mandazi

 

 

Ingredients for Mandazi 

  • All-purpose flour
  • Coconut milk (substitute with regular milk)
  • Dry yeast
  • Olive oil
  • Sugar
  • Salt
  • Cardamom powder
  • Vegetable oil (for deep-frying)
  • Coconut flakes (fresh or dry)
  • Vanilla essence (optional)

 

How to Make Mandazi

  1. Start by adding warm water in a mixing bowl, followed by yeast and a pinch of sugar. Then, set it aside and allow the yeast to activate. In the meantime, sift the flour in a separate bowl.
  2. After 5 minutes, add coconut milk, oil, salt, cardamom powder, vanilla essence and the remaining sugar to the yeast mixture. Mix it well.
  3. Add the flour and coconut flakes in the liquid and mix with a wooden spoon till the dough comes together.
  4. Then, transfer the mixture on a lightly floured surface and knead continuously for about 3 minutes until you have a smooth dough.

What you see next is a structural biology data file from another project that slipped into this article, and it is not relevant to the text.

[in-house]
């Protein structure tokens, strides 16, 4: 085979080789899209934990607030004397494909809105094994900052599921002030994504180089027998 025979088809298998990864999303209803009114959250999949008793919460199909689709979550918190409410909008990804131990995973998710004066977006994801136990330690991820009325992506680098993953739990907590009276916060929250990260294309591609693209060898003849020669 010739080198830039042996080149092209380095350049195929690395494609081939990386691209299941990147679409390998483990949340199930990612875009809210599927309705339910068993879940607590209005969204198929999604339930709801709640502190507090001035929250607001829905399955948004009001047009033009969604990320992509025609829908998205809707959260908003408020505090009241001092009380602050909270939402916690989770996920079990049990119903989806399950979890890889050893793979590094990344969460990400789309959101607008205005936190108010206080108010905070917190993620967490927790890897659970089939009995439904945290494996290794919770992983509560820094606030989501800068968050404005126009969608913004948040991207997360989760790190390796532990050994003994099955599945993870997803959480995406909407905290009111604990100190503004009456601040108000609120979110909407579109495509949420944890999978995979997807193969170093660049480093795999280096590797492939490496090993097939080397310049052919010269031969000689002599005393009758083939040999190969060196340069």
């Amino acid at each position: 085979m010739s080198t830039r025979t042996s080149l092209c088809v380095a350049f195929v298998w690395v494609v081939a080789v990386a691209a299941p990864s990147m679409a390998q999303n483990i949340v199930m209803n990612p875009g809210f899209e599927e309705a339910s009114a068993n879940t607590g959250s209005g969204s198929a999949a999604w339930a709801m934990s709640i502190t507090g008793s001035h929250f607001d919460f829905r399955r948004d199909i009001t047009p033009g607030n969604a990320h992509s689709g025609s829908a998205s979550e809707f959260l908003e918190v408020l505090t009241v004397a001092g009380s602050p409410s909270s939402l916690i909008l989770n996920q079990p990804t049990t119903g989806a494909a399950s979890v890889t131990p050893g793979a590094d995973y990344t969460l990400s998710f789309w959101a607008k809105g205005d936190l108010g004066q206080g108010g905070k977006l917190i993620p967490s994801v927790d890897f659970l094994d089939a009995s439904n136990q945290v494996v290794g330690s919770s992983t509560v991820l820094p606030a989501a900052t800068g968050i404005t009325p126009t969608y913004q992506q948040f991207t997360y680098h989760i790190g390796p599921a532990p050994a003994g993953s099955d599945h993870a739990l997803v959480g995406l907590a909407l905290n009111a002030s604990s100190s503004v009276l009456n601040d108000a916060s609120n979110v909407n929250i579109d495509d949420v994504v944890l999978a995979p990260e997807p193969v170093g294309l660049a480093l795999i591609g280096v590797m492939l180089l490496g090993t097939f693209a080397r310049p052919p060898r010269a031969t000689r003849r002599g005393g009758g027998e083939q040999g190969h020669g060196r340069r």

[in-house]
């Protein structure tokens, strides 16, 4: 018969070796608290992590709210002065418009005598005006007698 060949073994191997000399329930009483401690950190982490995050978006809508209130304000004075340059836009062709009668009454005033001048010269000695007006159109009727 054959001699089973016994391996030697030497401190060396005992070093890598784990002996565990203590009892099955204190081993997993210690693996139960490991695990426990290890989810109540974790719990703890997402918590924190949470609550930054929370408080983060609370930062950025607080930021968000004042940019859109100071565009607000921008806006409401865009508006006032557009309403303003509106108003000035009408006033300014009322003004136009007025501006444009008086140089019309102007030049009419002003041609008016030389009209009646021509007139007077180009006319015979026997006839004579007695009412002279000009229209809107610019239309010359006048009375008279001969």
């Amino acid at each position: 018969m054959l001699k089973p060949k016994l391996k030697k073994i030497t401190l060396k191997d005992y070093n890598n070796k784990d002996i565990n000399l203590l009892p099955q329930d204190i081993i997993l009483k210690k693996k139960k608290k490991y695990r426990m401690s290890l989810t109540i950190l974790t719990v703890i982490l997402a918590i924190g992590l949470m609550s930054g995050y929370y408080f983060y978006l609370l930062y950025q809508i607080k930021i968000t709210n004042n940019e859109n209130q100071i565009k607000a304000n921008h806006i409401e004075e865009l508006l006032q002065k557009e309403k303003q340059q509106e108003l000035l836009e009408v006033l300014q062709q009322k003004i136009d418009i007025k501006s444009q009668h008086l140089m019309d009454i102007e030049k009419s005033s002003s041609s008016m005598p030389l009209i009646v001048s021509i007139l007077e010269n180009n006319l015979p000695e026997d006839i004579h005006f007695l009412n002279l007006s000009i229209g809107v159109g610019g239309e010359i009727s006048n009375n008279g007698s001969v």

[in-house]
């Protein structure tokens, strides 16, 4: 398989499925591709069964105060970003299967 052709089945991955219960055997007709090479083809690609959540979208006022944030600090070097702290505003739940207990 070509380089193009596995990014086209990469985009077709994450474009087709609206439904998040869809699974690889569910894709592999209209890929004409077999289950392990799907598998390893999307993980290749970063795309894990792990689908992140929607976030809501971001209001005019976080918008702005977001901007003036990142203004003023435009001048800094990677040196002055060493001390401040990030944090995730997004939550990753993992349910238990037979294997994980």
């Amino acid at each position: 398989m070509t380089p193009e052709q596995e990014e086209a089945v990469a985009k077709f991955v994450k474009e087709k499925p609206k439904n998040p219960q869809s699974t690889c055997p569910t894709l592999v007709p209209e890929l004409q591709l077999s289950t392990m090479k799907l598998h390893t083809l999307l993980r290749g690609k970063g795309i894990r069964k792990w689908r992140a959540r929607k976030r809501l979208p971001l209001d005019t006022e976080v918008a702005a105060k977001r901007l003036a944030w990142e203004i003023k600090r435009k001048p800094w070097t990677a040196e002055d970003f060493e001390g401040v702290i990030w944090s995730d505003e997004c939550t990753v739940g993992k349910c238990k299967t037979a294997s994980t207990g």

5. Allow the dough to proof for 45 minutes to 1 ½ hours in a greased bowl covered with cling wrap until doubled in size.
  6. Once proofed, punch the dough to remove all the air and divide it into eight equal pieces and form round balls.
  7. Proceed to roll the balls into 6” circles and slice with a pizza cutter or a knife into four triangular pieces.
  8. Place all the triangles on a baking sheet, cover with a clean kitchen towel and let them rest for about 5 to 10 minutes.
  9. Meanwhile, heat frying oil to about 370 degrees. Gently drop the Mandazi pieces into the oil, few pieces at a time, without overcrowding the pan and fry till brown to my liking.
  10. Finally, Serve with Chai and enjoy.

 

mandazi

 

How to serve Mandazi 

Mandazi is typically served  warm at tea time without any glaze or frost.  But, feel free to sprinkle some powdered sugar or smother with your favorite jam.

 

Making The Dough Ahead

If left for 12 hours at room temperature, the rise can slightly deflate, though it will still remain leavened.